Monday, June 2, 2008

Building Automation and OPC

An interview with Tom Burke of the OPC Foundation and Sean Leonard of Matrikon.

The interesting thing to me is how similar building automation is to industrial automation, yet how "stove piped" their respective products have been. Even the protocols, Leonard mentions "BACnet, Johnson Controls, and LonWorks", are totally different.

The interview rolls the grandiose OPC UA ambition into our sister industries, in addition to the direction you're used to, "up", namely Enterprise Integration. It focuses on OPC campaigning, providing interesting insight on what The Foundation is focusing on.

Good to see things moving forward. Early OPC UA buy in is going to be important.

1 comment:

Thomas J. Burke said...

Thank you very much for this posting of the informative article on where we are trying to go to expand the horizon of OPC into other areas outside of industrial automation. Over the last 14 years that I've been involved in OPC we have seen a lot of opportunities and changes in the industry.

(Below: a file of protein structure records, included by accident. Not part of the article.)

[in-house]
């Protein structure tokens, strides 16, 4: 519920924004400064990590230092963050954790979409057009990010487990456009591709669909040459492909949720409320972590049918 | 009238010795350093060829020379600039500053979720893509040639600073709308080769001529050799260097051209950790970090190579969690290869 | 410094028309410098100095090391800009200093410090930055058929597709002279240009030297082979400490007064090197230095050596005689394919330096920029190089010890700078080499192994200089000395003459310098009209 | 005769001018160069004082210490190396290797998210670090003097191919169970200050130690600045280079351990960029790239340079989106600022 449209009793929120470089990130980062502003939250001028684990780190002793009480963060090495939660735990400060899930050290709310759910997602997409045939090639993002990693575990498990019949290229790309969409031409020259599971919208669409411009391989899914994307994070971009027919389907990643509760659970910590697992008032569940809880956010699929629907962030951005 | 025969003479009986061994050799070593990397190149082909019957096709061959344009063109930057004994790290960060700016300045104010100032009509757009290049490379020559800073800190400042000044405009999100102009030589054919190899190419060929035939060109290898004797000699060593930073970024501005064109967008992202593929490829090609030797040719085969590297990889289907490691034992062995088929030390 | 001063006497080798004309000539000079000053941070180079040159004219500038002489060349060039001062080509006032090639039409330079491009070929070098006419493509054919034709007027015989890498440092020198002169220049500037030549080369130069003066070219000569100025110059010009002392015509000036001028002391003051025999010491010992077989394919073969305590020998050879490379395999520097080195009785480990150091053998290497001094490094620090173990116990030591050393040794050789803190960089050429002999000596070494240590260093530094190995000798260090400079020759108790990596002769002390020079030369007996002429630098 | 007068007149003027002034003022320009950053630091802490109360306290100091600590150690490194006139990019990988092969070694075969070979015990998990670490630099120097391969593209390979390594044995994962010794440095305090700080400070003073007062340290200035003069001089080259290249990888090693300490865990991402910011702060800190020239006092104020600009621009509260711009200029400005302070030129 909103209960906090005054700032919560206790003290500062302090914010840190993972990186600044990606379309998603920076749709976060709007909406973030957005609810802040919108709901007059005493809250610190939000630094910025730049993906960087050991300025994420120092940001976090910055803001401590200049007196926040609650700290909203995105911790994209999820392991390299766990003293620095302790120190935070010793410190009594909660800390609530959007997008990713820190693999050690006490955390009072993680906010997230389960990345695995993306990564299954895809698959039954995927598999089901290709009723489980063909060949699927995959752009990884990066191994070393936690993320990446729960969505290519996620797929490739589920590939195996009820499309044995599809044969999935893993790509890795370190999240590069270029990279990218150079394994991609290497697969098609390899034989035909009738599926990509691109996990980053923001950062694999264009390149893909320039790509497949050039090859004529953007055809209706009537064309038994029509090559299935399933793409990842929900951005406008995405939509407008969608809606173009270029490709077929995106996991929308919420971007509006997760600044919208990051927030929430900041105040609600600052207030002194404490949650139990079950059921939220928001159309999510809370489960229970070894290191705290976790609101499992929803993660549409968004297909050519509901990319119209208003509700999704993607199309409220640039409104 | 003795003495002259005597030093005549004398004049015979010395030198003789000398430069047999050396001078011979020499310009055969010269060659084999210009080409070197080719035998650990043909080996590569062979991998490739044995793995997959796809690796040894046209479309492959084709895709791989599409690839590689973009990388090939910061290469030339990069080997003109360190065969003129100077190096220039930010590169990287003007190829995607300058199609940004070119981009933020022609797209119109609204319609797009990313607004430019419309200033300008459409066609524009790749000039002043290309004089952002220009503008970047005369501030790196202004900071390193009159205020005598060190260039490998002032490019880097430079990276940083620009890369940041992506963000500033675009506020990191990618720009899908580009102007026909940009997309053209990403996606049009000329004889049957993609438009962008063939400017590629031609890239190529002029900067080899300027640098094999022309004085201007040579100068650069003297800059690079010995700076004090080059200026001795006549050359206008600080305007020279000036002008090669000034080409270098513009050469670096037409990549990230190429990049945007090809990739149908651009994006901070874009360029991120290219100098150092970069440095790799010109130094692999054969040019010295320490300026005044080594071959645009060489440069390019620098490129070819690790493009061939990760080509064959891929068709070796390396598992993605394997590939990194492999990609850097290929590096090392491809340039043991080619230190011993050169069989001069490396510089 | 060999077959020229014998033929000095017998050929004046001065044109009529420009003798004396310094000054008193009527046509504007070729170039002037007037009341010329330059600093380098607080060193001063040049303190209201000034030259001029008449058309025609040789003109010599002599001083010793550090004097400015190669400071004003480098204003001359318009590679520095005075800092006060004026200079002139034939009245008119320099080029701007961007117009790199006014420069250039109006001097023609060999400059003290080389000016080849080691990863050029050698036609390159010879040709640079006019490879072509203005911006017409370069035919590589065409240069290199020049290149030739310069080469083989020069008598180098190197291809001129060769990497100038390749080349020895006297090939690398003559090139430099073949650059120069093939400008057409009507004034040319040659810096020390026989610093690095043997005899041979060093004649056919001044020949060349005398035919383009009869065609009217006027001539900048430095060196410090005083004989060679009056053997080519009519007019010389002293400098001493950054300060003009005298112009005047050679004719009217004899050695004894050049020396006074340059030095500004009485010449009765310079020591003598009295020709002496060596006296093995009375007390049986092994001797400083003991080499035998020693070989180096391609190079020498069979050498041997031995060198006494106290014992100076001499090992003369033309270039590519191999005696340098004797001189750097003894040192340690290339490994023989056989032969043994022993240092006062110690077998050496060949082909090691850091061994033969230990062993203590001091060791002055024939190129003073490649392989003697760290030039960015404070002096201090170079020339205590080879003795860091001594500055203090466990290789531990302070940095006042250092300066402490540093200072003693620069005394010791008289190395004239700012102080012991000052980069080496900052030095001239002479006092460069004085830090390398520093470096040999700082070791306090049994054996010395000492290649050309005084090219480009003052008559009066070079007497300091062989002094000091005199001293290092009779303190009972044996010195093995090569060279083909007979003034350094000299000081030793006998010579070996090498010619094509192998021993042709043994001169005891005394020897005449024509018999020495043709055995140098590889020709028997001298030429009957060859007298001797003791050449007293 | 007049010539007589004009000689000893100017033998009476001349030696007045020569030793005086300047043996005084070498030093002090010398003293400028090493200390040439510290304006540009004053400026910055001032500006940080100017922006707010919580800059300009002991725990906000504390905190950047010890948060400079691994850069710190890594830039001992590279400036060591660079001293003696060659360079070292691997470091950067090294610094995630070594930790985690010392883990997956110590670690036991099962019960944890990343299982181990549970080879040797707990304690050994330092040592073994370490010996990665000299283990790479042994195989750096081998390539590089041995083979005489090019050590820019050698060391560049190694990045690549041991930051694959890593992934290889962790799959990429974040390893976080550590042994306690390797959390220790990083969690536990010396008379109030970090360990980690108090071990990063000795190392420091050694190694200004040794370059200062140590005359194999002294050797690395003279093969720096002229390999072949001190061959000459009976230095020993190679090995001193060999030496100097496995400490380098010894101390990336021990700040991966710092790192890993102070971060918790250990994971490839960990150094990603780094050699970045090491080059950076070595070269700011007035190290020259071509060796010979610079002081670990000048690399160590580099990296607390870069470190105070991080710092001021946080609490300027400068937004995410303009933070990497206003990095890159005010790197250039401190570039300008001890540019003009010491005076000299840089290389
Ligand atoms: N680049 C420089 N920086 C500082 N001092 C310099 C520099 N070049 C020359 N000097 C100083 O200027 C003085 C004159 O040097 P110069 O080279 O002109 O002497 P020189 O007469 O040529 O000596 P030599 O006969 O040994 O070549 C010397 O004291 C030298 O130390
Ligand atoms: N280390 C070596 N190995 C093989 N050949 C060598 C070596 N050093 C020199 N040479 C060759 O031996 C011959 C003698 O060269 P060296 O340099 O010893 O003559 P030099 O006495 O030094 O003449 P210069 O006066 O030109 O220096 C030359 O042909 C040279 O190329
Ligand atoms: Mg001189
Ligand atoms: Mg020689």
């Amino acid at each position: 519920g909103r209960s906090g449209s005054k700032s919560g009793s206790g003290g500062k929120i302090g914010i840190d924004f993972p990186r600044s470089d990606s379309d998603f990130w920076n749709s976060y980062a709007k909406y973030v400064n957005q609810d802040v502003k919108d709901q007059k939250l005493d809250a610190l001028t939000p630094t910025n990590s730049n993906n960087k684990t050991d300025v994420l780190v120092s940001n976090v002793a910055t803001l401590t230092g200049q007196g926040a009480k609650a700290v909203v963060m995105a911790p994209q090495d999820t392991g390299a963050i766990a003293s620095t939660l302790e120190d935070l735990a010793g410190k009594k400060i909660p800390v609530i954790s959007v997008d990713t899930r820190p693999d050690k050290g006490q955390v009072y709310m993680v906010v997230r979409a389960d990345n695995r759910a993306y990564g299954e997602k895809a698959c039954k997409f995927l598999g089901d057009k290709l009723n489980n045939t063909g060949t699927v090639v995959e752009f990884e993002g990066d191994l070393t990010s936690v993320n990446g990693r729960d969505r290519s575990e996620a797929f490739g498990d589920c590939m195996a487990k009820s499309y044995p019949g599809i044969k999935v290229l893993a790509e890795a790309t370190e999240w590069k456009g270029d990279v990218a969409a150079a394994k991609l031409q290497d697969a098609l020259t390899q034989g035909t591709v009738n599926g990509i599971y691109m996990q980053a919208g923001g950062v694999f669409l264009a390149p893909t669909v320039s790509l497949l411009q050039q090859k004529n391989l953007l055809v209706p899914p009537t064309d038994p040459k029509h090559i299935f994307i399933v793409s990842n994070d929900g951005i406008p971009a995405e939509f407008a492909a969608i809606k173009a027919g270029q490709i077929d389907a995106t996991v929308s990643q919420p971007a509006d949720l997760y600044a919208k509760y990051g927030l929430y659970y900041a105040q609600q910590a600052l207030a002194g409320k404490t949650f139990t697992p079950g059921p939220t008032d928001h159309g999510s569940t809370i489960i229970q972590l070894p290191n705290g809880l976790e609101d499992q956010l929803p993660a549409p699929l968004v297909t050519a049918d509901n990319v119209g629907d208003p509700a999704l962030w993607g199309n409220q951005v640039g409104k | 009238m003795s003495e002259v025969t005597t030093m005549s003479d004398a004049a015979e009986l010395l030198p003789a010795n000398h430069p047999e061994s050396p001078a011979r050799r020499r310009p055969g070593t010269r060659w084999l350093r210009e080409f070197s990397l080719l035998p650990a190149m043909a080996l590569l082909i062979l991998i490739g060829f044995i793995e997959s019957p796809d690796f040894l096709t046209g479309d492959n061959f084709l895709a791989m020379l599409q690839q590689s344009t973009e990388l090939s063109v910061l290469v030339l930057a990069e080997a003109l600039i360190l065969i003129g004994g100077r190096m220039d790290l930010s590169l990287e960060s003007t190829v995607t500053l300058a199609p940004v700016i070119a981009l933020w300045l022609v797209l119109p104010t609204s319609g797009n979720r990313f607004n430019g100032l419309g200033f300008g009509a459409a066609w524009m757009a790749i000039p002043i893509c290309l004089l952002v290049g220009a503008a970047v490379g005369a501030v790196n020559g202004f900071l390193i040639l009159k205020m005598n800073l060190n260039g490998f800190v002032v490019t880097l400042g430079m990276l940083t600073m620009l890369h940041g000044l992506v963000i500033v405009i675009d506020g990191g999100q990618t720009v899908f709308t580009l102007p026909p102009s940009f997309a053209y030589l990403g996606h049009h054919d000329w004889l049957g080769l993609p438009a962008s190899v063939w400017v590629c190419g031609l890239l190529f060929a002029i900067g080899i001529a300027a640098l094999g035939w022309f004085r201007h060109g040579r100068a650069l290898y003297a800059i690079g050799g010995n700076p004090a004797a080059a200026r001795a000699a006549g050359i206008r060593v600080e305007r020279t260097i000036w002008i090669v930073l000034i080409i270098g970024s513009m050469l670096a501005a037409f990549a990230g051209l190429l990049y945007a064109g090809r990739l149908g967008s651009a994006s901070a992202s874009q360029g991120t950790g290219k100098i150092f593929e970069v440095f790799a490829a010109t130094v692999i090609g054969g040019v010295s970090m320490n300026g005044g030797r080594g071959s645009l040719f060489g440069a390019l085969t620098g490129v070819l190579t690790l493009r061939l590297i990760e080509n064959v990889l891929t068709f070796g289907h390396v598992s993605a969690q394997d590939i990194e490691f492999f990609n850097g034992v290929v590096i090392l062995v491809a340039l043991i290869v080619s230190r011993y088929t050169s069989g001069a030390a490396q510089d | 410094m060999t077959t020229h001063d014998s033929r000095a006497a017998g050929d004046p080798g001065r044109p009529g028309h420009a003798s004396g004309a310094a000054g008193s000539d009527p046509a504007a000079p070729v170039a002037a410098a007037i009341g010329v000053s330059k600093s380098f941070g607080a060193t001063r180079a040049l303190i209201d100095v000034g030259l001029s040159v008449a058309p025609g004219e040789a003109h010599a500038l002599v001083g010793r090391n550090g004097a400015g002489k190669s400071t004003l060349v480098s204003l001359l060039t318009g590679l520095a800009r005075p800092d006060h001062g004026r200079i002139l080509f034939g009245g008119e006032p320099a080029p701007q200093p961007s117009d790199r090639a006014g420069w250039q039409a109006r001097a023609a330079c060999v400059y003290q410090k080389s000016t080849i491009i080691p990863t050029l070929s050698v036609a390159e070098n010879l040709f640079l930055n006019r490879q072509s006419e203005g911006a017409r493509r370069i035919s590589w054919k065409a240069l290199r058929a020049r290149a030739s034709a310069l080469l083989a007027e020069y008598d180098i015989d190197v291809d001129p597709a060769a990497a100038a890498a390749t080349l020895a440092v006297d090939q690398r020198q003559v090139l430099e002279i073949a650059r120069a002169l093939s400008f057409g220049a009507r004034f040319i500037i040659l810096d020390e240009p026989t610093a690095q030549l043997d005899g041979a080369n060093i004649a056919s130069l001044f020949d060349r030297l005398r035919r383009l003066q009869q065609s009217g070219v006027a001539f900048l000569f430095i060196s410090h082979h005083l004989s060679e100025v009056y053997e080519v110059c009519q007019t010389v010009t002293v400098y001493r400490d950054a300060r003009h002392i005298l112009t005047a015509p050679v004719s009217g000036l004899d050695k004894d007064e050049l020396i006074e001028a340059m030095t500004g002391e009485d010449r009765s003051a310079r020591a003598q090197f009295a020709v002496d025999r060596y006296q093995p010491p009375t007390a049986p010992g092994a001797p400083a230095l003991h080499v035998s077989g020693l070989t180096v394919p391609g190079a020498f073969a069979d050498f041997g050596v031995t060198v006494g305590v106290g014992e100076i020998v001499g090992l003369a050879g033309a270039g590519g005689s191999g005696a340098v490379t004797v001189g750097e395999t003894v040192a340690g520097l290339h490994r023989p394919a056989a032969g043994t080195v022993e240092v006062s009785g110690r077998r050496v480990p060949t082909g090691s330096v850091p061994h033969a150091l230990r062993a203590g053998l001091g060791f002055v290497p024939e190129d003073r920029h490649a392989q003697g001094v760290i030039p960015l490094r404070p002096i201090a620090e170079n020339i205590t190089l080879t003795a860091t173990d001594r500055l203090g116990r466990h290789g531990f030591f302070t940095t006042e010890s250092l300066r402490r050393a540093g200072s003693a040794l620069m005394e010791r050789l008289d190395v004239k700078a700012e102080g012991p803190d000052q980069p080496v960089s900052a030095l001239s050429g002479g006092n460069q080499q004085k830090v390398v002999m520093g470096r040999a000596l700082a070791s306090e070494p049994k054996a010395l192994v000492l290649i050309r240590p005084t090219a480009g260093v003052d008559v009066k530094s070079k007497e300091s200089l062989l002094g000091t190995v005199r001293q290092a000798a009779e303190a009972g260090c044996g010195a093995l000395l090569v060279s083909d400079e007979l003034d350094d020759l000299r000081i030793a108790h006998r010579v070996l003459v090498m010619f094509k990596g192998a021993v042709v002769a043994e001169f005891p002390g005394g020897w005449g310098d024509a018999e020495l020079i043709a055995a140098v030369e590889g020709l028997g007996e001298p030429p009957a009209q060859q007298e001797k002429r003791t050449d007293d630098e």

One of the critical things is the consumer electronics market and the expectations that have been set. The whole model is based on multivendor interoperability.

Then you go to other areas like industrial automation and single vendor basically pounds their chest and advocates buying all products from their one company as the preferred integration and interoperability solution.

The question gets raised would you buy all of your products from a single vendor in the consumer electronics world?

The engineers today and the engineers of tomorrow already have their expectations set the multivendor interoperability is an absolute requirement. Therefore the industrial automation single vendor approach is seriously being challenged.

I'm proud to say that OPC is so widely adopted that I can't even keep track of all the shrink-wrapped products that have been built on both Classic OPC and are beginning to be built on the new OPC unified architecture.

Thank you for listening to my comment.

Best regards,
Thomas J. Burke